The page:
Riff: Thanks for Backing Me Up on That, Mr. Maass

Finally, I have proof, straight from an agent’s mouth that it is not a good idea to compare yourself in a query letter to a best-selling author. This has always been a tactic that screams “amateur” to me. And now, in an interview with Writer Unboxed’s Therese Walsh, agent Donald Maass tells us why:

Q: Is it arrogant to compare yourself to a known author in your query letter, in order to convey style? It this a recommended approach?

DM: The problem with most comparisons is that they over-reach. “Fans of David Baldacci will love my political thriller!” Oh, yeah? Try toning it down. Compare to writers at a lower level, or say you’ve “learned” from David Baldacci. That’s more credible. Many new writers are afraid to compare themselves to their true competition, other debut novelists, for fear of painting themselves small. Actually, it works the other way around. An honest comparison locates you on the genre map and starts me thinking about which editors would be right for your project. Calling yourself a “sure-fire bestseller”, on the other hand, just makes your expectations sound impossible to fulfill.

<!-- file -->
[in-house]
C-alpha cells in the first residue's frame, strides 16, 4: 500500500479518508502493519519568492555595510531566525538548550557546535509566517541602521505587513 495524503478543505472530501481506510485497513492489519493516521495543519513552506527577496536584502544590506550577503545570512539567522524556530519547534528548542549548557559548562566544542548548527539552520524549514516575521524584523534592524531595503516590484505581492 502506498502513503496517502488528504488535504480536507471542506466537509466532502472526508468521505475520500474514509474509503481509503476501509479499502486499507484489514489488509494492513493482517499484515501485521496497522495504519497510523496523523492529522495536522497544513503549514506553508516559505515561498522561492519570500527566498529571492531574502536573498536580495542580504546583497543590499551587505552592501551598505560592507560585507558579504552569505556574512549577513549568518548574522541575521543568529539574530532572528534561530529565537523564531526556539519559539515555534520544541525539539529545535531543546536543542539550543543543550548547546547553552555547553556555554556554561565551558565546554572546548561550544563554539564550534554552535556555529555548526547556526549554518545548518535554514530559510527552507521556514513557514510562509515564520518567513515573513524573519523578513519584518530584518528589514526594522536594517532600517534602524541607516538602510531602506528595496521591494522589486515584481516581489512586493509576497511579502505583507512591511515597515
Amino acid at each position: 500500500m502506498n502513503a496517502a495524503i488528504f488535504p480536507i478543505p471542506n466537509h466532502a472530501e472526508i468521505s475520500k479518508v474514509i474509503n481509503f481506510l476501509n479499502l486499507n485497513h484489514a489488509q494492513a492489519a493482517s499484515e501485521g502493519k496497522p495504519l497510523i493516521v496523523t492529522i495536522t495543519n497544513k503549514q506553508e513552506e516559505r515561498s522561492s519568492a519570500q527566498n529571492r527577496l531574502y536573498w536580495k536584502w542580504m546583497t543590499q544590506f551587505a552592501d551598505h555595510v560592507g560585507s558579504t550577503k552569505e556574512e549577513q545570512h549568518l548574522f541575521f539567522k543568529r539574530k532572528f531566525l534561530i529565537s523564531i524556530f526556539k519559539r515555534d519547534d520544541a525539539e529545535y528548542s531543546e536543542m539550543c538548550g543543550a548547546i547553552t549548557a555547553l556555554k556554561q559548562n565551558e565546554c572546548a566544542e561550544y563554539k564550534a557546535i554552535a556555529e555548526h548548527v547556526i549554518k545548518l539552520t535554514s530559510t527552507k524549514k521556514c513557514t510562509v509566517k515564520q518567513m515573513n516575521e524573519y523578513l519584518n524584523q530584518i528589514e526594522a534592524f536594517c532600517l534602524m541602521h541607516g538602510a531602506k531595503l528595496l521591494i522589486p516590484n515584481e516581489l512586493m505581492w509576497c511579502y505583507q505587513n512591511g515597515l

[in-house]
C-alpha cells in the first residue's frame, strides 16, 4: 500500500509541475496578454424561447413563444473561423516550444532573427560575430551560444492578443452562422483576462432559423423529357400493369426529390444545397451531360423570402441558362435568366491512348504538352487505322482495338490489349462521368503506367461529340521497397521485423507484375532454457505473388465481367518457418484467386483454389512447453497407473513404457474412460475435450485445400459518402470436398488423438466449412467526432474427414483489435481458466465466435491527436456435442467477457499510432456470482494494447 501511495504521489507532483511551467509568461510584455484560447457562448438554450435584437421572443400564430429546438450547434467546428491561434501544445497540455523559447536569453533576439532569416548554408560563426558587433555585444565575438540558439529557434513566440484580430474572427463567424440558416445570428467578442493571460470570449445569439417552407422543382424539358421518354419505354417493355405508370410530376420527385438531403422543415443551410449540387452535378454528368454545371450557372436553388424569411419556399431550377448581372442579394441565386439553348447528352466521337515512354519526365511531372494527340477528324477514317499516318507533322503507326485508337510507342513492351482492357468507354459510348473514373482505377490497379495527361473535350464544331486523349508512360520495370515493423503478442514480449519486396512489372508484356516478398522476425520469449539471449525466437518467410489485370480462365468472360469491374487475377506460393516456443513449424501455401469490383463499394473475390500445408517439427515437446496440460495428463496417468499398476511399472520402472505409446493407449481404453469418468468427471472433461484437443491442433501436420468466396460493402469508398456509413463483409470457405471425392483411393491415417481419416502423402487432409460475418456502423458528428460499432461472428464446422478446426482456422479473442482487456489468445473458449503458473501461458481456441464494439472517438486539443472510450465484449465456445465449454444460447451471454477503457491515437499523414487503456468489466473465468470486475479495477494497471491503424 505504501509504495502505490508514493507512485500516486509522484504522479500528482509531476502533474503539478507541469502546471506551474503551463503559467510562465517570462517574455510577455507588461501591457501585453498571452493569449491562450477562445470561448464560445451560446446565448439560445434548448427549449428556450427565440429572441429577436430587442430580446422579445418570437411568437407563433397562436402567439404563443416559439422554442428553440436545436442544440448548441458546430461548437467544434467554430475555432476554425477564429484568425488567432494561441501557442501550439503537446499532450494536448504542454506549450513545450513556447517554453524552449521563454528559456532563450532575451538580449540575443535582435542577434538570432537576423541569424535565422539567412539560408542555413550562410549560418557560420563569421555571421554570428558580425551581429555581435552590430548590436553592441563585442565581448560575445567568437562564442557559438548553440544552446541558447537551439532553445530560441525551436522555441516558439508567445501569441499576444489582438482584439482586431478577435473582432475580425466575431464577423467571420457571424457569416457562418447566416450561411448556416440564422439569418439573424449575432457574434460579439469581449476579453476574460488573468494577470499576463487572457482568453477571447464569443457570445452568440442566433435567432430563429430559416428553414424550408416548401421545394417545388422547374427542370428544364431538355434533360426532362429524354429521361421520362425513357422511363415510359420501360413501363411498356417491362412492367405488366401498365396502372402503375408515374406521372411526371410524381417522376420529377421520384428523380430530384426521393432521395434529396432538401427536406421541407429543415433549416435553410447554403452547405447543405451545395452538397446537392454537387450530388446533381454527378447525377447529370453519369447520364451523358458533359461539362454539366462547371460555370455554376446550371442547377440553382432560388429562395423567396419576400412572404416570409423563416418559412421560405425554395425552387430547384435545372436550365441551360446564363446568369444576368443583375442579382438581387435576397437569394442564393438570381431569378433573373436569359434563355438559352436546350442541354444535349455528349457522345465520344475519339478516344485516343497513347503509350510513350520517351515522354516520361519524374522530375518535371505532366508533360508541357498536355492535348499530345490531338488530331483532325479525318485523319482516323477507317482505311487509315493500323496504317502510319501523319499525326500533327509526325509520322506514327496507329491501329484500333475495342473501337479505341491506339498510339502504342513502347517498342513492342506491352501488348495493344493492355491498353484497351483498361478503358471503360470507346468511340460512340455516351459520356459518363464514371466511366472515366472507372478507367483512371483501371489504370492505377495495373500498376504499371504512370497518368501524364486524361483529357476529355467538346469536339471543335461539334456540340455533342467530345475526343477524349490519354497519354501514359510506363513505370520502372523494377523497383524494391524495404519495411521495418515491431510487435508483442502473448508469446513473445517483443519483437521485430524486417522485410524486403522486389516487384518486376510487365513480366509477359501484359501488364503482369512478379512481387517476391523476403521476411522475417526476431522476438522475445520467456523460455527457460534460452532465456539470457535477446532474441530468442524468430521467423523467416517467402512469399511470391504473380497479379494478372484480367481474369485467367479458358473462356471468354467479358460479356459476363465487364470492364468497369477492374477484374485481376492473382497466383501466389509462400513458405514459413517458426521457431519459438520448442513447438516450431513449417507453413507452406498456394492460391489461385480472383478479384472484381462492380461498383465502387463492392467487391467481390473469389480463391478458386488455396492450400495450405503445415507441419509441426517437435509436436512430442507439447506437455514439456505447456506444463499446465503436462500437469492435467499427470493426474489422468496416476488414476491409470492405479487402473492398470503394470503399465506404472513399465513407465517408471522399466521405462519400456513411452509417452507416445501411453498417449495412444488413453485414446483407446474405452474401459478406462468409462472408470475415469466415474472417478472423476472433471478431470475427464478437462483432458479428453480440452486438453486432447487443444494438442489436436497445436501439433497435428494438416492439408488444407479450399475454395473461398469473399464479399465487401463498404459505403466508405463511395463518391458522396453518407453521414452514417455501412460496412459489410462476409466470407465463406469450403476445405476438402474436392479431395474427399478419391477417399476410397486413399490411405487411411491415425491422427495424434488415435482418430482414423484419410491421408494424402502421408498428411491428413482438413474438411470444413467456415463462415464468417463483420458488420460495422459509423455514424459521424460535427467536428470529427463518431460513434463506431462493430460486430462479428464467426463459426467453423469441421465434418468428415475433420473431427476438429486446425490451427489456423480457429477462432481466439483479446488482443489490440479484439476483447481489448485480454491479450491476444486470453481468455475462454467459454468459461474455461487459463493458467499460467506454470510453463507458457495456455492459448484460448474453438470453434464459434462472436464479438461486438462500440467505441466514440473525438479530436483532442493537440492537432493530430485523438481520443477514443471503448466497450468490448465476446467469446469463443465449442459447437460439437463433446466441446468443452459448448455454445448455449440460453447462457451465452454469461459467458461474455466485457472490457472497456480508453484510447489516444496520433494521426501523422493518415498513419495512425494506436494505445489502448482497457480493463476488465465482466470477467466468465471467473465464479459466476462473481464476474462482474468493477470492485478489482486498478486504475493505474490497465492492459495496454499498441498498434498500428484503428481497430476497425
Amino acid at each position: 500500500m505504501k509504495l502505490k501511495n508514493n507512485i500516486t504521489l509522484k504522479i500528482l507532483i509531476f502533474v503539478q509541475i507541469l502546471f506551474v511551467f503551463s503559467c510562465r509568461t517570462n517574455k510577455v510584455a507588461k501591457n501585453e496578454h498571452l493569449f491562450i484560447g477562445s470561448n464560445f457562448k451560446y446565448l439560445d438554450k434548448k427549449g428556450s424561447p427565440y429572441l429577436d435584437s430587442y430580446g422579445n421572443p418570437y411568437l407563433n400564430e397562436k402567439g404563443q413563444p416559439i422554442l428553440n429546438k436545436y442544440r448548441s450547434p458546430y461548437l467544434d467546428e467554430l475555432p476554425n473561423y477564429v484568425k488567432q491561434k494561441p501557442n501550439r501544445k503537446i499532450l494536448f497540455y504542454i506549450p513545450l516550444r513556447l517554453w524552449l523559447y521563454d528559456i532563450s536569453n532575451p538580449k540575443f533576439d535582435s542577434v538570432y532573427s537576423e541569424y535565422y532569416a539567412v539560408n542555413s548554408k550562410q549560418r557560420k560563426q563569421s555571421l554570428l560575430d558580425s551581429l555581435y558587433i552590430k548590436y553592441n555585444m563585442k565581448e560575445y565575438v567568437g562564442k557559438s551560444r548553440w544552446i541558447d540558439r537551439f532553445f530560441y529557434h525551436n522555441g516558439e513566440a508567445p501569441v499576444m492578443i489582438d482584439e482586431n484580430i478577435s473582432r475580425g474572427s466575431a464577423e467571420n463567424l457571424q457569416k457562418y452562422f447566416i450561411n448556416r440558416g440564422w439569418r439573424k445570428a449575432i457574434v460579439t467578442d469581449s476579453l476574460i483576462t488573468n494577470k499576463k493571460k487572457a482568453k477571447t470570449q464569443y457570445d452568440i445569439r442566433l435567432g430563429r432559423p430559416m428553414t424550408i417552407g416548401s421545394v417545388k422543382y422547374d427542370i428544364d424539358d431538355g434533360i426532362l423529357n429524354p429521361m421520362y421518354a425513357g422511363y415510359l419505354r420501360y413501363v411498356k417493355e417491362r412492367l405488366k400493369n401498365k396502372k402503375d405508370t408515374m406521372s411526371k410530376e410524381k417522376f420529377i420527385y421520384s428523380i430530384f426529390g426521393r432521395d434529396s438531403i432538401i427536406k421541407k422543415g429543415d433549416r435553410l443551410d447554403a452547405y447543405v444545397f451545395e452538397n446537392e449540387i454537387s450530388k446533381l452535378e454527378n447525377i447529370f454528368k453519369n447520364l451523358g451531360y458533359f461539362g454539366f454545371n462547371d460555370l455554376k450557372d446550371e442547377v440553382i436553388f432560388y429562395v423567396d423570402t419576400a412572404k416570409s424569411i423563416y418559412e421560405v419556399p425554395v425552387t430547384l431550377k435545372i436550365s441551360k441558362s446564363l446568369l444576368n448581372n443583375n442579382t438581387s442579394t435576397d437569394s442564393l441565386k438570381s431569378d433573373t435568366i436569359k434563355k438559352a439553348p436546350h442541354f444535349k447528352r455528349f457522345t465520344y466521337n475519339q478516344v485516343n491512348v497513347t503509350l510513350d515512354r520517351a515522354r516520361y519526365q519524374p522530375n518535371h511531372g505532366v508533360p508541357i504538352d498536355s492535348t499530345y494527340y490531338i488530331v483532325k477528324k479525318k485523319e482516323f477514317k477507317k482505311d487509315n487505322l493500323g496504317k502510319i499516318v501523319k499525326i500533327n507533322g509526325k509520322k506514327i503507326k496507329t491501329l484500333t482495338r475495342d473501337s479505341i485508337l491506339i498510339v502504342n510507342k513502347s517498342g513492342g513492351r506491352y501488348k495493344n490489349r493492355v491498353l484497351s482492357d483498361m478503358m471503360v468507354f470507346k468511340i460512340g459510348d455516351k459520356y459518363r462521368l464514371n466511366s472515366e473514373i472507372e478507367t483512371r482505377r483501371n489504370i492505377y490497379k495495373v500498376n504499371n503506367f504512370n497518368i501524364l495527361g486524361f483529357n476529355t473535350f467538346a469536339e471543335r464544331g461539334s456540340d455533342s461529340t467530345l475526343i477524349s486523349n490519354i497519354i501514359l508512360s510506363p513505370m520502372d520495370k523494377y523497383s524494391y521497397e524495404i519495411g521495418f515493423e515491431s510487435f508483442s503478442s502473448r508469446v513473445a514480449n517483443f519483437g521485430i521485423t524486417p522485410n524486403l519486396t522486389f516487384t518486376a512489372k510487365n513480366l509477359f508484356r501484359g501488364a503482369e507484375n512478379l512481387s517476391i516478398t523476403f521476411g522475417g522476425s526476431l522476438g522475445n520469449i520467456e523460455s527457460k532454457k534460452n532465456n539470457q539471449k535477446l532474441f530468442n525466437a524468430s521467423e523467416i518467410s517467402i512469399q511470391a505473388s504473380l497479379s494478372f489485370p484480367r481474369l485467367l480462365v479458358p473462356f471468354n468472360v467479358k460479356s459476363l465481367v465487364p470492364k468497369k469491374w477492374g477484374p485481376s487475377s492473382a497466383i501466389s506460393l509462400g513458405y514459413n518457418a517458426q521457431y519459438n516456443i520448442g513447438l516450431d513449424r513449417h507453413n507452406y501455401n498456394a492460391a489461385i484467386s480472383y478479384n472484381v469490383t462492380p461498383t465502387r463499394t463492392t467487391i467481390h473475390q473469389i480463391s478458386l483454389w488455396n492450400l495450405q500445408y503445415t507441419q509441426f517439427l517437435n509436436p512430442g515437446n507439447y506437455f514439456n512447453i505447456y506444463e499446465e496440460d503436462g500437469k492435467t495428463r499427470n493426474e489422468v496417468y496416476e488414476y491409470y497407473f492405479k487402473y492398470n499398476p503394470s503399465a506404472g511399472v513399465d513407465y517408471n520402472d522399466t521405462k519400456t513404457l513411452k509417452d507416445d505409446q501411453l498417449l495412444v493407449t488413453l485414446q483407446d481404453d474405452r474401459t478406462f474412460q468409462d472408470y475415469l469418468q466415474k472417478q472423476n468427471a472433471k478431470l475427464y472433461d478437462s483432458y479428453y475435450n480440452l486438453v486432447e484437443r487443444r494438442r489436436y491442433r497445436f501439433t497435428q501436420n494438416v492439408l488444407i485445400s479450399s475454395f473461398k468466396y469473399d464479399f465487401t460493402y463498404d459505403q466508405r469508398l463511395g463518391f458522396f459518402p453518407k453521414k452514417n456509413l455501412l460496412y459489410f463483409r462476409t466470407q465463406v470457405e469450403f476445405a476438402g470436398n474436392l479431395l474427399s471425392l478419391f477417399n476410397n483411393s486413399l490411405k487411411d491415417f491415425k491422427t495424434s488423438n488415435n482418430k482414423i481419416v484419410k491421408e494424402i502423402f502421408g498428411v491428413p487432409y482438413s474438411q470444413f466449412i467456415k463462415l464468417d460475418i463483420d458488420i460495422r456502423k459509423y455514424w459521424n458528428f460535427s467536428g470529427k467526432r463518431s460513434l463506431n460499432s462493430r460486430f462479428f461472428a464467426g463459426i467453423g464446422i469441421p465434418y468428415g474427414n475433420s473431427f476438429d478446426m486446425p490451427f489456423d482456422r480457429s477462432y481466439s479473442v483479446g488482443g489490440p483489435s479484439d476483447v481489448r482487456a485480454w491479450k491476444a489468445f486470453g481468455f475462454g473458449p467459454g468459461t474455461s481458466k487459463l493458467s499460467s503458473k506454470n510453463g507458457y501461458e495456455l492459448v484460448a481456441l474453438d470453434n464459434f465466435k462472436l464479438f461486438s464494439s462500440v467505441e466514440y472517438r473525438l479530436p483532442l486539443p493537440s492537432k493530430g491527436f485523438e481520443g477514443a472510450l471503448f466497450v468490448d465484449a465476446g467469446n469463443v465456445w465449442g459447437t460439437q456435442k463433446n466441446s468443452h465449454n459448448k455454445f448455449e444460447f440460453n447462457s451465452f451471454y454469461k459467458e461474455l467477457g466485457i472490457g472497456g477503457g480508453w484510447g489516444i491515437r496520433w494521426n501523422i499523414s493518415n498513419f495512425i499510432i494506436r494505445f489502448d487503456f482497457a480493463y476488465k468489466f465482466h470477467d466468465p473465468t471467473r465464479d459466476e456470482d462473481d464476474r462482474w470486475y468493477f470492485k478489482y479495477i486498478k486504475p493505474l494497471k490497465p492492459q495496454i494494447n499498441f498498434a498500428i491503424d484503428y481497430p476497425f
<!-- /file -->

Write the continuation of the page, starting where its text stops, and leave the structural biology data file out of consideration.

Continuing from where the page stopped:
Read the first half of the interview here at Writer, Unboxed.

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1 Response to “Riff: Thanks for Backing Me Up on That, Mr. Maass”


  1. 1 Besu December 13, 2007 at 11:07 am

    I have a lot of respect for Don Maass. Out of the nine rejections on my novel, he was the only one to send me a full sheet (on his own stationery!) that was personalized and signed. It made me feel like he actually read my five page partial and respected me. Most of the other agents sent back generic quarter-sheet slips of paper with poorly copied print.


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